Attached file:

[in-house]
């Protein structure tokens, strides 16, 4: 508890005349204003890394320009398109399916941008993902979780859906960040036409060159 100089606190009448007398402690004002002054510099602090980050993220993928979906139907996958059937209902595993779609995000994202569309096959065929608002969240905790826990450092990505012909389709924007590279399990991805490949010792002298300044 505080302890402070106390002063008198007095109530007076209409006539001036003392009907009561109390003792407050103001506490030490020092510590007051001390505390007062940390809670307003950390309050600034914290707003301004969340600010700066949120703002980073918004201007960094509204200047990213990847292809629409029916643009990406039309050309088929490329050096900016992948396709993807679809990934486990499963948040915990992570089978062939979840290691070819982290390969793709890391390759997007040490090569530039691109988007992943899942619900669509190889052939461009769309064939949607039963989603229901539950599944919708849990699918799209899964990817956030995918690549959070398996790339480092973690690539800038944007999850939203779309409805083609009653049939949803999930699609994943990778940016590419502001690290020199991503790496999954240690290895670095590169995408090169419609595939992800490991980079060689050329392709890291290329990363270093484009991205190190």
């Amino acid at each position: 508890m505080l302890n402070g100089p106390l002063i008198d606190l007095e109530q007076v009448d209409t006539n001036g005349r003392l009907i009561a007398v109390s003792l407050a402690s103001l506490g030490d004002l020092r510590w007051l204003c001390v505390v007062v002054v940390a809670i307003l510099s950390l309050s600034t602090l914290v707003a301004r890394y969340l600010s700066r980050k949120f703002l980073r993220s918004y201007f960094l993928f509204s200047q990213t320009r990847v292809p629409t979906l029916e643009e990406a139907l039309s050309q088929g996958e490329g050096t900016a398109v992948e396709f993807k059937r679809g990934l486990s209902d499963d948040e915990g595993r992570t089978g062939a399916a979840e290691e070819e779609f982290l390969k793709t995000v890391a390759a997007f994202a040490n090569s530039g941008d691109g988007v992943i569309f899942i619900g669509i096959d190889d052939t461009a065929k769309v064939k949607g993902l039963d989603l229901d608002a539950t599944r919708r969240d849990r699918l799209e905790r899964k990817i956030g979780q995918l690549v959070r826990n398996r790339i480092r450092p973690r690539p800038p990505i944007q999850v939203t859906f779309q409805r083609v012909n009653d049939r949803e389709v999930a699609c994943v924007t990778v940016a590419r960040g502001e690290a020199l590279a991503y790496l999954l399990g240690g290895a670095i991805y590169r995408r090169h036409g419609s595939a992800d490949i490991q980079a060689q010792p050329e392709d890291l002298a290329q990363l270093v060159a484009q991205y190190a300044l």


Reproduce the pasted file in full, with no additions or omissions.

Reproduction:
[in-house]
């Protein structure tokens, strides 16, 4: 508890005349204003890394320009398109399916941008993902979780859906960040036409060159 100089606190009448007398402690004002002054510099602090980050993220993928979906139907996958059937209902595993779609995000994202569309096959065929608002969240905790826990450092990505012909389709924007590279399990991805490949010792002298300044 505080302890402070106390002063008198007095109530007076209409006539001036003392009907009561109390003792407050103001506490030490020092510590007051001390505390007062940390809670307003950390309050600034914290707003301004969340600010700066949120703002980073918004201007960094509204200047990213990847292809629409029916643009990406039309050309088929490329050096900016992948396709993807679809990934486990499963948040915990992570089978062939979840290691070819982290390969793709890391390759997007040490090569530039691109988007992943899942619900669509190889052939461009769309064939949607039963989603229901539950599944919708849990699918799209899964990817956030995918690549959070398996790339480092973690690539800038944007999850939203779309409805083609009653049939949803999930699609994943990778940016590419502001690290020199991503790496999954240690290895670095590169995408090169419609595939992800490991980079060689050329392709890291290329990363270093484009991205190190």
């Amino acid at each position: 508890m505080l302890n402070g100089p106390l002063i008198d606190l007095e109530q007076v009448d209409t006539n001036g005349r003392l009907i009561a007398v109390s003792l407050a402690s103001l506490g030490d004002l020092r510590w007051l204003c001390v505390v007062v002054v940390a809670i307003l510099s950390l309050s600034t602090l914290v707003a301004r890394y969340l600010s700066r980050k949120f703002l980073r993220s918004y201007f960094l993928f509204s200047q990213t320009r990847v292809p629409t979906l029916e643009e990406a139907l039309s050309q088929g996958e490329g050096t900016a398109v992948e396709f993807k059937r679809g990934l486990s209902d499963d948040e915990g595993r992570t089978g062939a399916a979840e290691e070819e779609f982290l390969k793709t995000v890391a390759a997007f994202a040490n090569s530039g941008d691109g988007v992943i569309f899942i619900g669509i096959d190889d052939t461009a065929k769309v064939k949607g993902l039963d989603l229901d608002a539950t599944r919708r969240d849990r699918l799209e905790r899964k990817i956030g979780q995918l690549v959070r826990n398996r790339i480092r450092p973690r690539p800038p990505i944007q999850v939203t859906f779309q409805r083609v012909n009653d049939r949803e389709v999930a699609c994943v924007t990778v940016a590419r960040g502001e690290a020199l590279a991503y790496l999954l399990g240690g290895a670095i991805y590169r995408r090169h036409g419609s595939a992800d490949i490991q980079a060689q010792p050329e392709d890291l002298a290329q990363l270093v060159a484009q991205y190190a300044l």